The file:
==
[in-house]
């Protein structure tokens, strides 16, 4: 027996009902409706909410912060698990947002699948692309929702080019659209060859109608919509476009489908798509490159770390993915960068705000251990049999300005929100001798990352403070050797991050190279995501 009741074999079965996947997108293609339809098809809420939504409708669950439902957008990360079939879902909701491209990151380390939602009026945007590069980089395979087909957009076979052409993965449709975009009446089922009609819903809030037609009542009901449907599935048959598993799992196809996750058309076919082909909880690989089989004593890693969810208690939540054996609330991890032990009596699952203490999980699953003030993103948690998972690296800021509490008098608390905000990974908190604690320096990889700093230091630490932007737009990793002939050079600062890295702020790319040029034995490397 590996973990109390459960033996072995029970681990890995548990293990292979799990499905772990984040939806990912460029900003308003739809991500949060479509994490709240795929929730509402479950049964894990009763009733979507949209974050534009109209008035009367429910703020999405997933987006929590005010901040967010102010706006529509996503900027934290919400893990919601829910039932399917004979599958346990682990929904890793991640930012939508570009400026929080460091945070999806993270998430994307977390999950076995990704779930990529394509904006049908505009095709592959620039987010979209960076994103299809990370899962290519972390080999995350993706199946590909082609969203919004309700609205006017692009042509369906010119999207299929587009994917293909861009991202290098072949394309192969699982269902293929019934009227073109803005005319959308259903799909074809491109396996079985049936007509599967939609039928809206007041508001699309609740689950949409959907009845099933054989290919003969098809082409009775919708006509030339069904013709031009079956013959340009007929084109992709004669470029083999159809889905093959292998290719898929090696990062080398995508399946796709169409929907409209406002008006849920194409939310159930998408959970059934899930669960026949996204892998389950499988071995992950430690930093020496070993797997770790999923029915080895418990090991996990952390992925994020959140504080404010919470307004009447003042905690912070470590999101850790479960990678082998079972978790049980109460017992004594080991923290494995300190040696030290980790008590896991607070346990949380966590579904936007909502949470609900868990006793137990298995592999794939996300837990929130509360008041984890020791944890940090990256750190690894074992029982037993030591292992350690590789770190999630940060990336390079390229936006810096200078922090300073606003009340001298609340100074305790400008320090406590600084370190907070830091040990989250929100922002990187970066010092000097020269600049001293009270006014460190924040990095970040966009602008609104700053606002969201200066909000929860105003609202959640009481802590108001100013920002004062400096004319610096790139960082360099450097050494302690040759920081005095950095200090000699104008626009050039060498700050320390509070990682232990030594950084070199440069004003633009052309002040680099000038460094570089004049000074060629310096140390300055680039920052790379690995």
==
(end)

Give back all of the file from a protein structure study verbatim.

[in-house]
């Protein structure tokens, strides 16, 4: 027996009902409706909410912060698990947002699948692309929702080019659209060859109608919509476009489908798509490159770390993915960068705000251990049999300005929100001798990352403070050797991050190279995501 009741074999079965996947997108293609339809098809809420939504409708669950439902957008990360079939879902909701491209990151380390939602009026945007590069980089395979087909957009076979052409993965449709975009009446089922009609819903809030037609009542009901449907599935048959598993799992196809996750058309076919082909909880690989089989004593890693969810208690939540054996609330991890032990009596699952203490999980699953003030993103948690998972690296800021509490008098608390905000990974908190604690320096990889700093230091630490932007737009990793002939050079600062890295702020790319040029034995490397 590996973990109390459960033996072995029970681990890995548990293990292979799990499905772990984040939806990912460029900003308003739809991500949060479509994490709240795929929730509402479950049964894990009763009733979507949209974050534009109209008035009367429910703020999405997933987006929590005010901040967010102010706006529509996503900027934290919400893990919601829910039932399917004979599958346990682990929904890793991640930012939508570009400026929080460091945070999806993270998430994307977390999950076995990704779930990529394509904006049908505009095709592959620039987010979209960076994103299809990370899962290519972390080999995350993706199946590909082609969203919004309700609205006017692009042509369906010119999207299929587009994917293909861009991202290098072949394309192969699982269902293929019934009227073109803005005319959308259903799909074809491109396996079985049936007509599967939609039928809206007041508001699309609740689950949409959907009845099933054989290919003969098809082409009775919708006509030339069904013709031009079956013959340009007929084109992709004669470029083999159809889905093959292998290719898929090696990062080398995508399946796709169409929907409209406002008006849920194409939310159930998408959970059934899930669960026949996204892998389950499988071995992950430690930093020496070993797997770790999923029915080895418990090991996990952390992925994020959140504080404010919470307004009447003042905690912070470590999101850790479960990678082998079972978790049980109460017992004594080991923290494995300190040696030290980790008590896991607070346990949380966590579904936007909502949470609900868990006793137990298995592999794939996300837990929130509360008041984890020791944890940090990256750190690894074992029982037993030591292992350690590789770190999630940060990336390079390229936006810096200078922090300073606003009340001298609340100074305790400008320090406590600084370190907070830091040990989250929100922002990187970066010092000097020269600049001293009270006014460190924040990095970040966009602008609104700053606002969201200066909000929860105003609202959640009481802590108001100013920002004062400096004319610096790139960082360099450097050494302690040759920081005095950095200090000699104008626009050039060498700050320390509070990682232990030594950084070199440069004003633009052309002040680099000038460094570089004049000074060629310096140390300055680039920052790379690995």